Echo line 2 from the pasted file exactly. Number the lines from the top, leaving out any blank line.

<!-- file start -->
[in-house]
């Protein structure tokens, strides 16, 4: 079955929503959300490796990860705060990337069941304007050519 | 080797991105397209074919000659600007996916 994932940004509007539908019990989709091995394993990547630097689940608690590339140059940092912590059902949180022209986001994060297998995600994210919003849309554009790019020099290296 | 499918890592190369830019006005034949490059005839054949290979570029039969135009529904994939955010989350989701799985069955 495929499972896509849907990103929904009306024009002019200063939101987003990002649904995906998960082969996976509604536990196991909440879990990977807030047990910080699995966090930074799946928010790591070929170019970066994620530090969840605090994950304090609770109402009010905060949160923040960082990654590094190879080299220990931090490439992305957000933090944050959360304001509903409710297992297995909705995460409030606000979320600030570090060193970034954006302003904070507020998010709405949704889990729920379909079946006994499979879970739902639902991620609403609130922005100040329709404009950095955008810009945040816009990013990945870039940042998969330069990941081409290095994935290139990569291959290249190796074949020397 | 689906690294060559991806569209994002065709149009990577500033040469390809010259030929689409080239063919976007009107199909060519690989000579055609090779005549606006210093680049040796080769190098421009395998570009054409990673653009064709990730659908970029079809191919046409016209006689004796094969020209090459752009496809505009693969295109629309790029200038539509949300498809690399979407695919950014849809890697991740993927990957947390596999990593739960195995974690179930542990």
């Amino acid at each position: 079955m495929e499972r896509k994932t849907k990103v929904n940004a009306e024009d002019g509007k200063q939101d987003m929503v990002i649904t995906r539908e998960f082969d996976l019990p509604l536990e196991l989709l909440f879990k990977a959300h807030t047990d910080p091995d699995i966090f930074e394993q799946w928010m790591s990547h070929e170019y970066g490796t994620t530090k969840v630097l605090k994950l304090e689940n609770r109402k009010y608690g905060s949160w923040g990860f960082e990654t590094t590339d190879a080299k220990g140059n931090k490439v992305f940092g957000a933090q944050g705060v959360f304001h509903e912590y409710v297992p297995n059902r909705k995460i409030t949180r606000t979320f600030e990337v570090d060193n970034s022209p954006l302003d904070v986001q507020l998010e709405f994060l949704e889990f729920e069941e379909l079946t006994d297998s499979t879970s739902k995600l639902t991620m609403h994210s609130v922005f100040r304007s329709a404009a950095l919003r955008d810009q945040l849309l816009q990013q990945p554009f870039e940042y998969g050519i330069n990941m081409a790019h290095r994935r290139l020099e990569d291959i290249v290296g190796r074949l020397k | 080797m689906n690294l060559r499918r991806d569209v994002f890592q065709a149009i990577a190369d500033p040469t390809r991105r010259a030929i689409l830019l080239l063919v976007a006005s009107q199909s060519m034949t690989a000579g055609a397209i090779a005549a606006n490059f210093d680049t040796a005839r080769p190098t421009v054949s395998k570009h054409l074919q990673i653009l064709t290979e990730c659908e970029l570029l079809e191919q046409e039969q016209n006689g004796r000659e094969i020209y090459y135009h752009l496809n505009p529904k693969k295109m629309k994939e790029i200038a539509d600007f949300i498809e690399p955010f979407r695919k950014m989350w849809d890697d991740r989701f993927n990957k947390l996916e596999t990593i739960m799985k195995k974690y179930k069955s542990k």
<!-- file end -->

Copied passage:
């Protein structure tokens, strides 16, 4: 079955929503959300490796990860705060990337069941304007050519 | 080797991105397209074919000659600007996916 994932940004509007539908019990989709091995394993990547630097689940608690590339140059940092912590059902949180022209986001994060297998995600994210919003849309554009790019020099290296 | 499918890592190369830019006005034949490059005839054949290979570029039969135009529904994939955010989350989701799985069955 495929499972896509849907990103929904009306024009002019200063939101987003990002649904995906998960082969996976509604536990196991909440879990990977807030047990910080699995966090930074799946928010790591070929170019970066994620530090969840605090994950304090609770109402009010905060949160923040960082990654590094190879080299220990931090490439992305957000933090944050959360304001509903409710297992297995909705995460409030606000979320600030570090060193970034954006302003904070507020998010709405949704889990729920379909079946006994499979879970739902639902991620609403609130922005100040329709404009950095955008810009945040816009990013990945870039940042998969330069990941081409290095994935290139990569291959290249190796074949020397 | 689906690294060559991806569209994002065709149009990577500033040469390809010259030929689409080239063919976007009107199909060519690989000579055609090779005549606006210093680049040796080769190098421009395998570009054409990673653009064709990730659908970029079809191919046409016209006689004796094969020209090459752009496809505009693969295109629309790029200038539509949300498809690399979407695919950014849809890697991740993927990957947390596999990593739960195995974690179930542990």